The Lord’s Prisoner


          Because of the apostle Paul’s vibrant faith in God’s sovereignty and providence, he lived with extraordinary confidence. Like all great examples of faith, he knew that all things work together for good, to those who love God, to those who are the called according to His purpose (Romans 8:28).

          Once Paul understood that his thorn in the flesh was given for his spiritual benefit and that God’s grace was sufficient for him because His strength is made perfect in human weakness, Paul most gladly boasted in his infirmities and took pleasure in infirmities, needs, persecutions, and distresses for Christ’s sake (2 Corinthians 12:7-10).

          Acts 21 records Paul’s arrest in Jerusalem. His opponents had no legal case against him. Yet, he was not released by the Governor, Felix, once this became evident. For two years he sat in prison, apparently sidelined by the devil and his allies. Paul could have gained his freedom at any time, if he had “contributed” to his cause (Acts 24:26), but he refused. A new governor—Porcius Festus—succeeded Felix, but this did not change the political shenanigans occurring behind the scenes (Acts 24:27).

          Eventually Paul appealed to Caesar (Acts 25:11), and as if to rub salt into his wounds, a legal advisor told Felix, “This man is doing nothing deserving of death or chains…This man might have been set free if he had not appealed to Caesar” (Acts 26:31-32).

          The trip from Caesarea to Rome was not a relaxing, luxury cruise. Because of a violent storm, a shipwreck occurred east of the tiny Mediterranean island of Malta (Acts 27:9-28:1). At least four months after leaving port in Caesarea (cf. Acts 28:11), Paul the prisoner finally arrived in Rome. He then spent two more years under house arrest while awaiting his trial (Acts 28:30).

          Clearly life had been terribly unfair to him. Paul was an innocent victim of malicious and unfounded rumors, legal shenanigans, political corruption, and bureaucratic waste. Nearly five years of his life were consumed, never to be regained.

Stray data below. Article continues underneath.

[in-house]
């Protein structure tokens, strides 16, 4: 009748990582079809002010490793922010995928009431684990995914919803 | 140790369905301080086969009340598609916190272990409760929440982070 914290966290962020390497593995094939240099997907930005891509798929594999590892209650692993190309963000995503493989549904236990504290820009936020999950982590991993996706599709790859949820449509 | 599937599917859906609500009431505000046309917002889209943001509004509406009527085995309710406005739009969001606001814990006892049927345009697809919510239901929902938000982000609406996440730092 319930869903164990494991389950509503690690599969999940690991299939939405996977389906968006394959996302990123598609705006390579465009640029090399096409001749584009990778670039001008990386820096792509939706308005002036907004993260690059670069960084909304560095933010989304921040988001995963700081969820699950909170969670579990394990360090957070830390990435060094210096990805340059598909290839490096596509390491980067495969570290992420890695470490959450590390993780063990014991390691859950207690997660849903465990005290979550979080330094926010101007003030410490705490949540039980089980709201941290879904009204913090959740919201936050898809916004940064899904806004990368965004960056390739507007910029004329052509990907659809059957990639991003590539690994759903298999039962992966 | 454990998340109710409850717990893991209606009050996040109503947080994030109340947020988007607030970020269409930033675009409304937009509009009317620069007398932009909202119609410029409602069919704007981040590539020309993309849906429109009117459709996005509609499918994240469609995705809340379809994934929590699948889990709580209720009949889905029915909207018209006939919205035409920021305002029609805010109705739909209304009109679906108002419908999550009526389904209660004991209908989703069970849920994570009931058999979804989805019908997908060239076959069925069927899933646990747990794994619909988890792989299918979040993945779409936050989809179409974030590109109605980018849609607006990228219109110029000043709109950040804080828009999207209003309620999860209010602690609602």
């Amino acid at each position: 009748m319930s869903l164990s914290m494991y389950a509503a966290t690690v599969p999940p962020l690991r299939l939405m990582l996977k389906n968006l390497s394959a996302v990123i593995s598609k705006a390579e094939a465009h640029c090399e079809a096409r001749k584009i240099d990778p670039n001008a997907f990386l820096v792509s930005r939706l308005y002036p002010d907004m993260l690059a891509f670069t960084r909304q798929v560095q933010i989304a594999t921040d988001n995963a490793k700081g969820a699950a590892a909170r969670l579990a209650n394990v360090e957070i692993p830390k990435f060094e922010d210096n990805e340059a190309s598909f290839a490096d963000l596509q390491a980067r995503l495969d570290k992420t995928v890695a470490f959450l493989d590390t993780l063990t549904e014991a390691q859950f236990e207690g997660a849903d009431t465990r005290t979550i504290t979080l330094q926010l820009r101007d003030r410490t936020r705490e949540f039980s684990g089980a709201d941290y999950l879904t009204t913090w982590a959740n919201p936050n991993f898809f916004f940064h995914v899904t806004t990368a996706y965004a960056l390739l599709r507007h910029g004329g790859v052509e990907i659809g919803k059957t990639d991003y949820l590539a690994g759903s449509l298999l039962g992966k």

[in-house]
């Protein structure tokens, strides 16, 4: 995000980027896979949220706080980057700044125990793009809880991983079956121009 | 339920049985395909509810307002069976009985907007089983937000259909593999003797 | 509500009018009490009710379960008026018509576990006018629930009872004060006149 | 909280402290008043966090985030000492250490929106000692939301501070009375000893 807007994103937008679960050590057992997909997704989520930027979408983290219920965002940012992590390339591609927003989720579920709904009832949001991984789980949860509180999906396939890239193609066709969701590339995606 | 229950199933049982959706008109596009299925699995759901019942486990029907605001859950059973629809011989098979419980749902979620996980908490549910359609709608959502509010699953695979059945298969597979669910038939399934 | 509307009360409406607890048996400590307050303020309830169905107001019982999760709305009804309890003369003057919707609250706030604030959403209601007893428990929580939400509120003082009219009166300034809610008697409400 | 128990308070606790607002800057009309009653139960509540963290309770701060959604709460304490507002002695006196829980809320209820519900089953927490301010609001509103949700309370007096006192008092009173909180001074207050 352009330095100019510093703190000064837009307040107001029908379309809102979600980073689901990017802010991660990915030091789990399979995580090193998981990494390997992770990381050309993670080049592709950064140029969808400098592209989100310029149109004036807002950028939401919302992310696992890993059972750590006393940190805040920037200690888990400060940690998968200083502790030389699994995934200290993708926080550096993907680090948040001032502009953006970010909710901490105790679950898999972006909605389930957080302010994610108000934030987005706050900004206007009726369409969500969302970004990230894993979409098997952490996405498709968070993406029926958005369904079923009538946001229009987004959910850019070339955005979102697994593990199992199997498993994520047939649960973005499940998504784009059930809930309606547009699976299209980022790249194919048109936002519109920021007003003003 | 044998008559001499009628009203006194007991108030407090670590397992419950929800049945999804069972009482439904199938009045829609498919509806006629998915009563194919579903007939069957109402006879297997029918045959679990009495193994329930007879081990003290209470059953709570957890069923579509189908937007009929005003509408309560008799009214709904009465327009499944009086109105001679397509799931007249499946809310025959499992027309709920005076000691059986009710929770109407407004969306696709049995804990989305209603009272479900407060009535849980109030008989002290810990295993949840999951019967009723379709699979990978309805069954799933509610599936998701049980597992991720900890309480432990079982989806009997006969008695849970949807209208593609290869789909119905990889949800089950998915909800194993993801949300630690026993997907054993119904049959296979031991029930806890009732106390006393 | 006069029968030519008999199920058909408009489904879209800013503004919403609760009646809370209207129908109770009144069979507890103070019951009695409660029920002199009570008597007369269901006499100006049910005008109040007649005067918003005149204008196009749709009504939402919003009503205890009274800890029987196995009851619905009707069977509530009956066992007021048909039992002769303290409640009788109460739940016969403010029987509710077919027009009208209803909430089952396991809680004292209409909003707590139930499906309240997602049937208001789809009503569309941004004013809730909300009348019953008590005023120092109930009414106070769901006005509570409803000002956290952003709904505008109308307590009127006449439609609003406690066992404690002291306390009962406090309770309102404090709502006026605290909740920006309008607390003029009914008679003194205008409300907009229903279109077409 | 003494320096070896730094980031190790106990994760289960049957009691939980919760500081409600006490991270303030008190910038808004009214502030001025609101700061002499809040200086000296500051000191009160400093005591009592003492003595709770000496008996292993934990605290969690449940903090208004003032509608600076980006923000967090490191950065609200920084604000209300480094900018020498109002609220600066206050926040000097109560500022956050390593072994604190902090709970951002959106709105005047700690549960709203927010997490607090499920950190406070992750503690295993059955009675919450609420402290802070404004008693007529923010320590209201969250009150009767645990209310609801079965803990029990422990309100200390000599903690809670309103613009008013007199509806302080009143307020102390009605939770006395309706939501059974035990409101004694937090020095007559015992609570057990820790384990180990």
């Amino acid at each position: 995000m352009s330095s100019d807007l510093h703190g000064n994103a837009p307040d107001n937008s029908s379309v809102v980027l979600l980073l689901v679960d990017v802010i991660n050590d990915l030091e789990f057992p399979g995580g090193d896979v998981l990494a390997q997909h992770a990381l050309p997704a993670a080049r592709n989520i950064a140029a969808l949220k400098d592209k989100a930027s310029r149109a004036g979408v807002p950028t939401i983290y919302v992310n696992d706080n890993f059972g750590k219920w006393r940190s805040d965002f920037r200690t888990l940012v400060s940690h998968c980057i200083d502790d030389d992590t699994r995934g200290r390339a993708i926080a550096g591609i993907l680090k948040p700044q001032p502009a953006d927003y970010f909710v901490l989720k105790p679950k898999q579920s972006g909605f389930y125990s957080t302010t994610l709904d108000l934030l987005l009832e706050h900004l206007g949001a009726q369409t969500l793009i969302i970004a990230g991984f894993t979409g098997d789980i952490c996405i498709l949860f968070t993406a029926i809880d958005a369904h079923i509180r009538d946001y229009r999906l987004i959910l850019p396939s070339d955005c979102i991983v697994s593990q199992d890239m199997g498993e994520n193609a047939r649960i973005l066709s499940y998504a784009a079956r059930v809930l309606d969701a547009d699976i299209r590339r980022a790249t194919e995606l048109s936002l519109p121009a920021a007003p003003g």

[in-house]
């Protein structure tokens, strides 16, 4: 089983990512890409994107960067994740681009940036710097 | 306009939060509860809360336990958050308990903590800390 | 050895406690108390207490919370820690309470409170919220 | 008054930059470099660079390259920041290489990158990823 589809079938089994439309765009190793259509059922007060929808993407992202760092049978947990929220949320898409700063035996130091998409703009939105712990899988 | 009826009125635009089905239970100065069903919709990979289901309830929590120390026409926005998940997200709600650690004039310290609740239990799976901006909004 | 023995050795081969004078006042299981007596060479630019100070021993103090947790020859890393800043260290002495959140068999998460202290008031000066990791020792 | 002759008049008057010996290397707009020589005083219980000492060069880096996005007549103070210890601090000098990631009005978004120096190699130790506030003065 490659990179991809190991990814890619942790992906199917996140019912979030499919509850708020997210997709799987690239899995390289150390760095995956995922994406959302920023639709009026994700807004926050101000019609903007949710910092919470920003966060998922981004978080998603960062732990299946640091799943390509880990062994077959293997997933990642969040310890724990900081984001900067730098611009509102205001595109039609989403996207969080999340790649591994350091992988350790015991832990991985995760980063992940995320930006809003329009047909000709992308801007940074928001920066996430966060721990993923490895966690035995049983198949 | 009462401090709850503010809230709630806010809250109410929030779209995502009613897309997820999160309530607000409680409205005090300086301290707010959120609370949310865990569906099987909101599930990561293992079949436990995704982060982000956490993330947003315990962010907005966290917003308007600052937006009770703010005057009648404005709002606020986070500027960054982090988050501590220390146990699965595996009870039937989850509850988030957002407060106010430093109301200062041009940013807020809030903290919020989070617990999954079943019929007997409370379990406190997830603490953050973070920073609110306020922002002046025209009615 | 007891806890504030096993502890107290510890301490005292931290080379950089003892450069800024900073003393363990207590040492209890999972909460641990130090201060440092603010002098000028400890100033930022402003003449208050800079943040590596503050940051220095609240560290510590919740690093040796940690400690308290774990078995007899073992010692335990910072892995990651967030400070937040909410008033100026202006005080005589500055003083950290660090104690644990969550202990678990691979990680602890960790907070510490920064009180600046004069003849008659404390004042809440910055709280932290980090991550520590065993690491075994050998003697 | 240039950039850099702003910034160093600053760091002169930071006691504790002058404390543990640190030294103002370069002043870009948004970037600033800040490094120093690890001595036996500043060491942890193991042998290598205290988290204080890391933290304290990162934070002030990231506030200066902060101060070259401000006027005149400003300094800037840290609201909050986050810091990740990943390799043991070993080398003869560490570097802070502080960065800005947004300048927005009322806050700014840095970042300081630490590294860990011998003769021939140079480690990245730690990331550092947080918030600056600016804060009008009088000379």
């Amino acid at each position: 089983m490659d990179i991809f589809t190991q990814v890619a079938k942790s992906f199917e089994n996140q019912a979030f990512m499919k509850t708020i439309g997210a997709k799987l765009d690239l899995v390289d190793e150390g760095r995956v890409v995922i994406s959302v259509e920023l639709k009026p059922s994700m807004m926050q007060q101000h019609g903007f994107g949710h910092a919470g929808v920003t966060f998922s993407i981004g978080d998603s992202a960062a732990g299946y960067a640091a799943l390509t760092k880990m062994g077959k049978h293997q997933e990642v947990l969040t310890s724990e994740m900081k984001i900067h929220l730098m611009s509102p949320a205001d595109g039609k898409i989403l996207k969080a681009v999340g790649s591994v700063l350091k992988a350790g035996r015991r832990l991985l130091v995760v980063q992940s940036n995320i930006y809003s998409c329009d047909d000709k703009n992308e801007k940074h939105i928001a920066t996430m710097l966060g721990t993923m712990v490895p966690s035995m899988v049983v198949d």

Was Paul disillusioned with God or bitter? Was his faith devastated? Had the forces of evil overwhelmed his heart and soul? How did such a Type A person survive and thrive in such a spiritually toxic environment?

          Paul’s appositive in Ephesians 4:1 explains it all—“I…the prisoner of the Lord”.

          Because of God’ sovereignty and providence, the apostle Paul was arrested in Jerusalem. Like the patriarch Joseph’s brothers, Paul’s enemies meant evil against him (Genesis 50:20), but God meant it for good. The Lord Jesus Himself intended to work all these things together so that Paul could bear witness at Rome (Acts 23:11).

          Because Paul loved God and desired to be used by his Master according to His purpose, he did not go to Rome as a political prisoner of Caesar. He went as a spiritual prisoner of Christ.

          From that house arrest in Rome, four New Testament epistles were written—Ephesians, Philippians, Colossians, and Philemon. And the things which happened to Paul ultimately resulted in the furtherance of the gospel (Philippians 1:12).

          God, His sovereignty, and His providence are trustworthy. Not only after you have been released from five years of imprisonment but also while you are being held as the prisoner of the Lord.

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Author: jchowning

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